Tuesday, 12 December 2017
PARENTS were left angry and scared for the future of their children after meetings about the potential closure of Chiltern Edge School.
Hundreds of people attended the three events at the school in Reades Lane, Sonning Common, to hear about Oxfordshire County Council’s consultation on the school’s future.
It comes after the school was placed into special measures last month following an Ofsted inspection in which it was rated “inadequate”.
The 506-pupil secondary school could be closed by Oxfordshire County Council, the education authority, following public consultation.
The meetings were hosted by Roy Leach, strategic lead for education sufficiency and access at the county council, and officers from Reading Borough Council were also present.
The Henley Standard was not allowed into the meetings but a number of parents came out saying that Mr Leach had told then “a bad education is better than no education”.
Sara Maughan, from Sonning Common, said her meeting made her furious. She said: “I have a son who left the school last year who has special educational needs, an area which was heavily criticised in the Ofsted report. But the pastoral side of the school is known for giving support to pupils.
“My son did not get great results but he came out of the school a happy and well-rounded child. Ofsted doesn’t have a tick box for something like that.
“What the school gives children is more than what happens in the classroom. It was our first choice school for our other child, who is in year seven. He is so happy and does not want to move.
“The people at the meeting were angry as we were not told anything we didn’t already know.
“The panel did admit they were not giving the school enough support. It doesn’t give you much confidence.”
Paul Anderson, of Grove Road, Sonning Common, said: “I would say the meeting was hostile. Roy Leach did not answer any questions because he did not have answers.
“The county council has known about the Ofsted report for two months yet nothing was being done until the last few days.
“I think we would be naive to not take the view that round a table somewhere a decision has already been made to close the school. A lot of things add up to that conclusion with what they are saying and the way they have gone about it. I really hope it does not happen.”
Paul Wigmore, from Caversham, attended the first meeting for prospective parents of children due to start at Chiltern Edge in September.
He said: “It all seems like a foregone conclusion. They will perhaps come back and say these are the steps to take and the feedback from our consultation.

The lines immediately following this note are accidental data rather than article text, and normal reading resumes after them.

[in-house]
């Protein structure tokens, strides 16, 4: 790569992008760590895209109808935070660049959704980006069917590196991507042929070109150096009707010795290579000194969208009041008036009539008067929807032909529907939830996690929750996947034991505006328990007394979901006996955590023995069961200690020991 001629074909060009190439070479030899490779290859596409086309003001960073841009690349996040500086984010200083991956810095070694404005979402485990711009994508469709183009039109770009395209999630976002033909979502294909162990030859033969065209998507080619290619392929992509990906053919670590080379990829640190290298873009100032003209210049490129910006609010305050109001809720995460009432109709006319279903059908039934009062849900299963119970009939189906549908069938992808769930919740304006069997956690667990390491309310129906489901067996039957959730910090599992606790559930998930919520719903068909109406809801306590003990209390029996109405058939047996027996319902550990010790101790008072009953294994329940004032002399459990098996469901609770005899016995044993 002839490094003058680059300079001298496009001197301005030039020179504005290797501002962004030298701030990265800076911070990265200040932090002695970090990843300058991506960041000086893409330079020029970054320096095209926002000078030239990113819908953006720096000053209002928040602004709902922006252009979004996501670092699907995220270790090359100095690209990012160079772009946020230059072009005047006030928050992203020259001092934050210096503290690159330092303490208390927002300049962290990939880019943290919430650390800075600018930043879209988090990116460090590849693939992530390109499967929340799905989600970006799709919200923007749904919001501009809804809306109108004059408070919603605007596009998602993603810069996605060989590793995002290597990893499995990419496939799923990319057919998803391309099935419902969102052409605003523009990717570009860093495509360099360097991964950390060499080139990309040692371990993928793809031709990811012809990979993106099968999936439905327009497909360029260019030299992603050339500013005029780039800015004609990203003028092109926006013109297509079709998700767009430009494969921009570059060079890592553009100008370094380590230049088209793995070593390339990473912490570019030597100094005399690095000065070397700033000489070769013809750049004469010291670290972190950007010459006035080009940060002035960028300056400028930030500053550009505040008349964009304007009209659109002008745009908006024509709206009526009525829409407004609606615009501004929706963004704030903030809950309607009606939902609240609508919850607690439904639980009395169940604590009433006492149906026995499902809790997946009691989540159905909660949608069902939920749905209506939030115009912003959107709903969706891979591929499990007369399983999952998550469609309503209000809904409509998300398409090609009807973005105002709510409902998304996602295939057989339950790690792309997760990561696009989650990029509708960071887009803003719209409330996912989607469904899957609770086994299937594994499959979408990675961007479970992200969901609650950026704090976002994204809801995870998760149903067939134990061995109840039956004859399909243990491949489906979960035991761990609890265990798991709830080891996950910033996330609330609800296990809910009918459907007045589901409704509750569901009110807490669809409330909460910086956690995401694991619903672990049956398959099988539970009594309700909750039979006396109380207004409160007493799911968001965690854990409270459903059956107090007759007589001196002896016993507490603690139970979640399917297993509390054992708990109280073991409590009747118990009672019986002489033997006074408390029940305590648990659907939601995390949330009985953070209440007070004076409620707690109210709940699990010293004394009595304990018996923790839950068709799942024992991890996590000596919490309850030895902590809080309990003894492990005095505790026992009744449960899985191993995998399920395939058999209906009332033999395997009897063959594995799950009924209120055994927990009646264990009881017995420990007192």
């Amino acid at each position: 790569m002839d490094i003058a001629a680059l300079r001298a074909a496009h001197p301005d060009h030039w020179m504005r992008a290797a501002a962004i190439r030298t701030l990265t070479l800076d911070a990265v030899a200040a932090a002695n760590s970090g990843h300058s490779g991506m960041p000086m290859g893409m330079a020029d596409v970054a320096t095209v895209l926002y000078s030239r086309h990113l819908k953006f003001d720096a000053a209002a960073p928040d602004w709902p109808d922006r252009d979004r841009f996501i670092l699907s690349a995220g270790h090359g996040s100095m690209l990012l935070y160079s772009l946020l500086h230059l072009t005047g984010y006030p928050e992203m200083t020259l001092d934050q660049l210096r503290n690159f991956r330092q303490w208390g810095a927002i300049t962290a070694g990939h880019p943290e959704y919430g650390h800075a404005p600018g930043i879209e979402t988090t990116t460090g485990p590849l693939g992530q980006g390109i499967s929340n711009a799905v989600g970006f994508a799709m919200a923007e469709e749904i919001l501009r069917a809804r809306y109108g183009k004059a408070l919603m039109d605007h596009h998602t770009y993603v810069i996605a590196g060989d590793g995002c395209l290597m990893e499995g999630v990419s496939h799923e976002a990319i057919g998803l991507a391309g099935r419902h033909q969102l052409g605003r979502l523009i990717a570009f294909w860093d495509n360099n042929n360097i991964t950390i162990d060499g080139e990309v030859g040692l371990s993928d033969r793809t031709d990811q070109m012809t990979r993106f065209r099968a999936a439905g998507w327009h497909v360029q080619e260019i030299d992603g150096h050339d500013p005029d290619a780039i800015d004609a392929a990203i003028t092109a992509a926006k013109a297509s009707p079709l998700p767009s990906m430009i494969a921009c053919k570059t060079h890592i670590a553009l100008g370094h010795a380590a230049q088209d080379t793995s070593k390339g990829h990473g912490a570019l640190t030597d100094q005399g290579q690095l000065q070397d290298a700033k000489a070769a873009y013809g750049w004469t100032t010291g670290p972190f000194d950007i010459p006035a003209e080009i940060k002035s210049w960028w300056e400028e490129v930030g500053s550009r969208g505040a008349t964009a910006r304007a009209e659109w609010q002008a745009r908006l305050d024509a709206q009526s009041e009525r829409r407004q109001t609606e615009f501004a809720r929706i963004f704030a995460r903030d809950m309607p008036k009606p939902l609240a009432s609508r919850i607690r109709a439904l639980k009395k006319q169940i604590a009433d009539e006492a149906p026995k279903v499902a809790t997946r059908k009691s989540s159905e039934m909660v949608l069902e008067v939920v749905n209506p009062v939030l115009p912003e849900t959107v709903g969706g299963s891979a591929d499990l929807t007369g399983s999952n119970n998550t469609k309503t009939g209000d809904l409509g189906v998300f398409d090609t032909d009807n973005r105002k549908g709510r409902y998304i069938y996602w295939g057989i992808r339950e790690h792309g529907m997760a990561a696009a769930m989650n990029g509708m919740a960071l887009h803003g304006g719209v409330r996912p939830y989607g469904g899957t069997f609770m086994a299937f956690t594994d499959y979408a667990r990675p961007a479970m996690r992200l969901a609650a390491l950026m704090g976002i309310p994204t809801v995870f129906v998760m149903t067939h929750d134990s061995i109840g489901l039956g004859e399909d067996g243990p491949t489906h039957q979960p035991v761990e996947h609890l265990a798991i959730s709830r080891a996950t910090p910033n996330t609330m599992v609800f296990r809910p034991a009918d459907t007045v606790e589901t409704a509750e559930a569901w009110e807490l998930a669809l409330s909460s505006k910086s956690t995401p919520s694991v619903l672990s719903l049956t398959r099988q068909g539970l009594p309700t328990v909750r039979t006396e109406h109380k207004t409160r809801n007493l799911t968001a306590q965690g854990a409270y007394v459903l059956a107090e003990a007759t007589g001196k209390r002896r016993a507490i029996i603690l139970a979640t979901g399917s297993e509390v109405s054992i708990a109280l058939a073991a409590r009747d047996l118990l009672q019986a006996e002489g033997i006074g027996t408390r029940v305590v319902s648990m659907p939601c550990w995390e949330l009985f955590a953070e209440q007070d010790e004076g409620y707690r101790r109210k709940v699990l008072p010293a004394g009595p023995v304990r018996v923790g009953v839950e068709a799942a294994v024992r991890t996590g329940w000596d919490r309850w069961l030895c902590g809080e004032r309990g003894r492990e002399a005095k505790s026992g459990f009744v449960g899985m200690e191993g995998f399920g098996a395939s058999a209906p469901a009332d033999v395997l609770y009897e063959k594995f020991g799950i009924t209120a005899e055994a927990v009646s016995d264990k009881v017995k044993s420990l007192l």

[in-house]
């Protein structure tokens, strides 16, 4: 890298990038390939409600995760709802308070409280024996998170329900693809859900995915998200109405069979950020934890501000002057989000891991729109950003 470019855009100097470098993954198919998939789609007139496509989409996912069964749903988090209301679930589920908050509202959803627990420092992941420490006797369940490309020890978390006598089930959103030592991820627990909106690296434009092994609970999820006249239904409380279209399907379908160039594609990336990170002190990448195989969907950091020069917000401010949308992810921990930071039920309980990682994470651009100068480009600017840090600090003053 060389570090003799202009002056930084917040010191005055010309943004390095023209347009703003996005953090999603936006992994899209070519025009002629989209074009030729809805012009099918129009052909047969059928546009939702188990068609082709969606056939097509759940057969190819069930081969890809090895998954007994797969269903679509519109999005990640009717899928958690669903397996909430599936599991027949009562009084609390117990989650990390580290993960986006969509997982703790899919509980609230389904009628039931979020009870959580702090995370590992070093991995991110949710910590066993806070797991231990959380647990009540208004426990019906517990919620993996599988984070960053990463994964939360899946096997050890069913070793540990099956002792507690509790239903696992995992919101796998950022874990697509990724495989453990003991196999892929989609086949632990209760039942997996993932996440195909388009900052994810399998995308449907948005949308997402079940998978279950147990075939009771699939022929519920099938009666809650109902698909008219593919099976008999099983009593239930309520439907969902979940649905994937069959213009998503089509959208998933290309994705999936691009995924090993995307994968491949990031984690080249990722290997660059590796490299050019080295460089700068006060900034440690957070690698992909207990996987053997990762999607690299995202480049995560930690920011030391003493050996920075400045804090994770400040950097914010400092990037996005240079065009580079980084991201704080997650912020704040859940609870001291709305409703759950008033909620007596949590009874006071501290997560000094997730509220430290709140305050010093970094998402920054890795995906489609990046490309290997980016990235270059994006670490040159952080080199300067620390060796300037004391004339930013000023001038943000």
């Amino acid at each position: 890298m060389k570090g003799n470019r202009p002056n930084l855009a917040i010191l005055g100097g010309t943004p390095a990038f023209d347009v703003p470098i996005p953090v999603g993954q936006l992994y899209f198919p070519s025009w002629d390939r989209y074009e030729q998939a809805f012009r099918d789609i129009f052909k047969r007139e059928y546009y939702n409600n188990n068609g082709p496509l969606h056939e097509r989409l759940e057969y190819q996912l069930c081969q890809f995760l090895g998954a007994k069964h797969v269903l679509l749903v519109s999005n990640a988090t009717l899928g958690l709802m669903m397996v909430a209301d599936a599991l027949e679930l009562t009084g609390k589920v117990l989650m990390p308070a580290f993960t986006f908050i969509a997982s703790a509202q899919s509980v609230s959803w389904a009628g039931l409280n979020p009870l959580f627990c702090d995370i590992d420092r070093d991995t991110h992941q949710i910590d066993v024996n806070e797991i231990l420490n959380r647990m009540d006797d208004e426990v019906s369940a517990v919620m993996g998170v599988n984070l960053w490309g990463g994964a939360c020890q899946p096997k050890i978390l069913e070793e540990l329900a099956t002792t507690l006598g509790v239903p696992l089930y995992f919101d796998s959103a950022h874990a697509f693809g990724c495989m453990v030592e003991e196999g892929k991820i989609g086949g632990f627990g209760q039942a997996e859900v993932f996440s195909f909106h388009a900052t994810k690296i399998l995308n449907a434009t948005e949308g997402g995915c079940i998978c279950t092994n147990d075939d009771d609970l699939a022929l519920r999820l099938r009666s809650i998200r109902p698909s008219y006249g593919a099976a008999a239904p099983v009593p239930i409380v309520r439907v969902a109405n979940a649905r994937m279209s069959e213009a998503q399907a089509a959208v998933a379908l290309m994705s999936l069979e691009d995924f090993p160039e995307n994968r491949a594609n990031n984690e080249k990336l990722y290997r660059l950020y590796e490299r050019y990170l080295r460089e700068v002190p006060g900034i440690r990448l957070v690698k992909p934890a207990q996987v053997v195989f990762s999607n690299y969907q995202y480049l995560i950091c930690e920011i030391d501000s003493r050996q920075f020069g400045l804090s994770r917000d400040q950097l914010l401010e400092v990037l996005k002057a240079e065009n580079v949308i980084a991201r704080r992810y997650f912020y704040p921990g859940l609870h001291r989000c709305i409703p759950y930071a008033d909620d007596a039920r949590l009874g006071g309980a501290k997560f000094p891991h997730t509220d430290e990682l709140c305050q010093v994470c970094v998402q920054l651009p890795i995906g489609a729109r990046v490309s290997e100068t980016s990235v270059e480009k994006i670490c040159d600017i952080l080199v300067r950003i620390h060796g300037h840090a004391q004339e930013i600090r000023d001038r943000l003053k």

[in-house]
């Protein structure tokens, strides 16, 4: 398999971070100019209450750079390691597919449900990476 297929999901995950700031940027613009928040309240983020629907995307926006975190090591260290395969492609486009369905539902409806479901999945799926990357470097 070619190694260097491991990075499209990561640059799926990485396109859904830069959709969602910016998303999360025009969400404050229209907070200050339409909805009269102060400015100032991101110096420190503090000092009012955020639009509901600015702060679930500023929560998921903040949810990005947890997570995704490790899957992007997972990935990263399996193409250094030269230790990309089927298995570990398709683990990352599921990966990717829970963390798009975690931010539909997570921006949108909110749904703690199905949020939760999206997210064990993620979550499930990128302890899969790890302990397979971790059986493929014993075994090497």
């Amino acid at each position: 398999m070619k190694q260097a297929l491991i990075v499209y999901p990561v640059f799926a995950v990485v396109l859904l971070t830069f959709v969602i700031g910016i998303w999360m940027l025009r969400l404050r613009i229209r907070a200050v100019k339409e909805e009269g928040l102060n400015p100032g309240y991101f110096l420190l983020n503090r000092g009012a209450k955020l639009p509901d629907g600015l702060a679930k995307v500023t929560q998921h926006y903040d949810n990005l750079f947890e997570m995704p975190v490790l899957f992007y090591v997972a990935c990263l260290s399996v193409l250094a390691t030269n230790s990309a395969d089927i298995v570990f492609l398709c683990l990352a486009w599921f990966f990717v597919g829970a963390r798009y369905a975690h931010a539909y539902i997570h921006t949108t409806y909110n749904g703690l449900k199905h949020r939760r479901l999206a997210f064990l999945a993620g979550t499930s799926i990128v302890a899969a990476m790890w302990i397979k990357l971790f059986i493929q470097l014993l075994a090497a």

“People seemed to be frustrated, scared and angry. Ultimately, it seemed that the county council was going through its process.
“The people in the room were thinking about their kids and their education. We are way more involved than my parents were.” Matt Carey, of Woodcote Road, Caversham, said: “There was no mention of how the school could improve to make it attractive to academies or what we could do to support the school as parents. There was none of that.
“I know the county council is only looking at the closure part but that should be worst case scenario. There was no mention of trying to help the school.
“At the two meetings I sat through people started by listening quite carefully but after a while they got frustrated. When people were asking questions they seemed angry and concerned.
“People seemed to think closure was a foregone conclusion and that their kids were not going to have a school place to go to..”
David Bullivant, from Caversham, said he felt there needed to be more focus by the council on keeping the school open.
He said: “Both councils have said there are no places for children but never brought up how they were going to keep the school open.
“Having spoken to the MPs, they are looking at academies. We are going to step up the campaign and try to grow it even more.
“I found the panel to be dismissive. The first meeting started with people asking very reasonable questions but the panel was more and more dismissive. The message is most people want to keep the school open and make it better.”
Henley MP John Howell and Reading East MP Rob Wilson were allowed into the meetings but not to speak due to the forthcoming general election.
Speaking after the meeting Mr Howell said: “The county council say they are following statutory guidance but I do not believe that is the case and it is something I will pick up on in more detail.
“I don’t think the message they have been giving is particularly helpful. The important thing is to find an academy to take the school on and that is what we are working towards. It’s important we work hard and quickly on that because that is the route to keeping the school open.”
Lucy Butler, director for children’s services at the council, said: “We’re well aware of the strength of feeling and that the implications of the recent Ofsted report have caused great anxiety for families.
“I assure parents that the council’s top priority in holding this consultation is to improve educational opportunities for local children and we are looking at all possible options to achieve this.”
To respond to the consultation, visit https://consultations.oxfordshire.
15 May 2017
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